This past weekend, Juventus squared up against fellow Serie A heavyweights, AC Milan, at San Siro for a much-anticipated clash of top-four hopefuls. Despite its potential, the match played out as a midseason stalemate, with players from both sides looking a little listless. But past the lack of goals (or shots on goal in the case of Juventus), the more measured pace of play offers one distinct advantage to viewers: a clear view of formational repositioning based on phase of play. In other words, a game model at work.
On paper, Juventus set up in a 4-4-2. However, Juventus’ shape only resembled a 4-4-2 when out of possession. With the ball, Juventus adapted to the area of the pitch and opposition pressure. In the defensive third, the center backs would split, utilizing the goalkeeper as an additional passing option and allowing the full-backs and wide midfielders to push forward, like a 2-4-4. During this phase, the second striker frequently drops deep to offer a combination option out of pressure. In doing so, the striker looks to find their fullback or central midfielder in space, providing a release from pressure and facilitating ball carrying from the defensive to the mid/attacking third. As part of this transition, Juventus would move as pictured above: left midfielder to forward position, right midfielder to right wing, left back to left wing, striker remains advanced, and second striker roams in playmaker role. These movements result in a final formation in the attacking third of 2-3-5 or 3-2-5 (depending on positioning of the other full-back).Embed from Getty Images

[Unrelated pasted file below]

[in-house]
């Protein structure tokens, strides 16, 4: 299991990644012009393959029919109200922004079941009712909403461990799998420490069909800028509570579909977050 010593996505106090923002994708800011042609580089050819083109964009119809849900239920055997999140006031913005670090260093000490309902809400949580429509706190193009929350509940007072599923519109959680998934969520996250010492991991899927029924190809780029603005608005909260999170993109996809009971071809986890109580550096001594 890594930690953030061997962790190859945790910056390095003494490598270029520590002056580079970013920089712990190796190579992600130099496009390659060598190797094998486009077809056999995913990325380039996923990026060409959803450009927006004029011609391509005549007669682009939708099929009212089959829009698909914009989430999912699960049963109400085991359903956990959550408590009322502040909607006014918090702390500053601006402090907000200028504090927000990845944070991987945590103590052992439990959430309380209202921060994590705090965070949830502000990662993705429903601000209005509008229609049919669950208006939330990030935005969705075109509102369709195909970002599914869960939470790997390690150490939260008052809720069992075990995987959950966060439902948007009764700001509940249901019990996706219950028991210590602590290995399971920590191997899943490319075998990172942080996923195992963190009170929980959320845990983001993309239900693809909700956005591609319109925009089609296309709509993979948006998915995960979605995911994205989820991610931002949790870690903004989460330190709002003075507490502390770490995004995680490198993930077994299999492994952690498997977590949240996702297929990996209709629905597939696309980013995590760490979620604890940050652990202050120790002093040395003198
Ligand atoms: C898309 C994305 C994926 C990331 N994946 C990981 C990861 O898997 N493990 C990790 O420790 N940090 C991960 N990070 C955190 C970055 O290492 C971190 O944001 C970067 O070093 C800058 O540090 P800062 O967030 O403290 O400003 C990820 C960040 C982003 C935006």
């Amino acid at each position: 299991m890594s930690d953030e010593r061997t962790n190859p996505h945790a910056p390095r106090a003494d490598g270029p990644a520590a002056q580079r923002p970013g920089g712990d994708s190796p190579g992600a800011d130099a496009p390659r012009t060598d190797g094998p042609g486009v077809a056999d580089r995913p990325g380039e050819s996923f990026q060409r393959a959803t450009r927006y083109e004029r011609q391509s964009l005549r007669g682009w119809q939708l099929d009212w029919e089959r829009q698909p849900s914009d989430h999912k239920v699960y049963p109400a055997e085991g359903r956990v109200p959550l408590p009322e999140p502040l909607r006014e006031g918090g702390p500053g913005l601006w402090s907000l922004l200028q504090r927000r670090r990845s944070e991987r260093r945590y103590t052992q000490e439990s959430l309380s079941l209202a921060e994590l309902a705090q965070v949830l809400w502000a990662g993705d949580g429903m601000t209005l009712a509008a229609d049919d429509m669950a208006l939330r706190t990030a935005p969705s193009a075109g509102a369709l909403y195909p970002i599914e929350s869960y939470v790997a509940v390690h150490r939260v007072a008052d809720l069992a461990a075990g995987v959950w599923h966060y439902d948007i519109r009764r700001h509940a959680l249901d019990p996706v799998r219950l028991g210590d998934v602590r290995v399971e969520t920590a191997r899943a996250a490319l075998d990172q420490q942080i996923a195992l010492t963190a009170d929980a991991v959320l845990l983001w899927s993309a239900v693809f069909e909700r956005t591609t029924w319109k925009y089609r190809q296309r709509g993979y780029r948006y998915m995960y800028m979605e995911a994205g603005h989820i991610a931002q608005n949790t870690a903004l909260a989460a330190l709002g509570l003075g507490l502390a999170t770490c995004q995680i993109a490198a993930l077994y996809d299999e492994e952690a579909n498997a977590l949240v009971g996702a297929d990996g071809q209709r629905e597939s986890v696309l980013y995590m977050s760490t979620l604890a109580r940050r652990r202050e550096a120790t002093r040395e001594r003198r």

After studying these transitional movements, two key takeaways are clear. First, when managers make player selections they should be in the context of their projected model. At its core, these tactics are built on players leaning into their strengths. Fielding two defensively-minded wide midfielders would be nonsensical in a system like this, that demands they offer an attacking threat. Secondly, a football team’s “lineup” remains an analytical oversimplification of the way they play. The average positions of Juventus could have easily been characterized as a 4-2-3-1, 4-3-3, 3-5-2, etc. In fact, many teams in the world will adopt these same attacking positions regardless of published formation, placing players in a manner that meets their unique philosophy, style of play, game model and game-plan. To truly understand a side’s predispositions, a game model incorporating phases and areas of play offers a far more accurate and comprehensive view than where they stand at kickoff.
So there it is! A quick-take tactical analysis from Jeremy Barnes on Juventus’ tactical set-up, and how their game model influences what they do in different thirds. Be sure to check out more of our Serie A analyses, and follow on social media @mastermindsite. Thanks for reading and see you soon!
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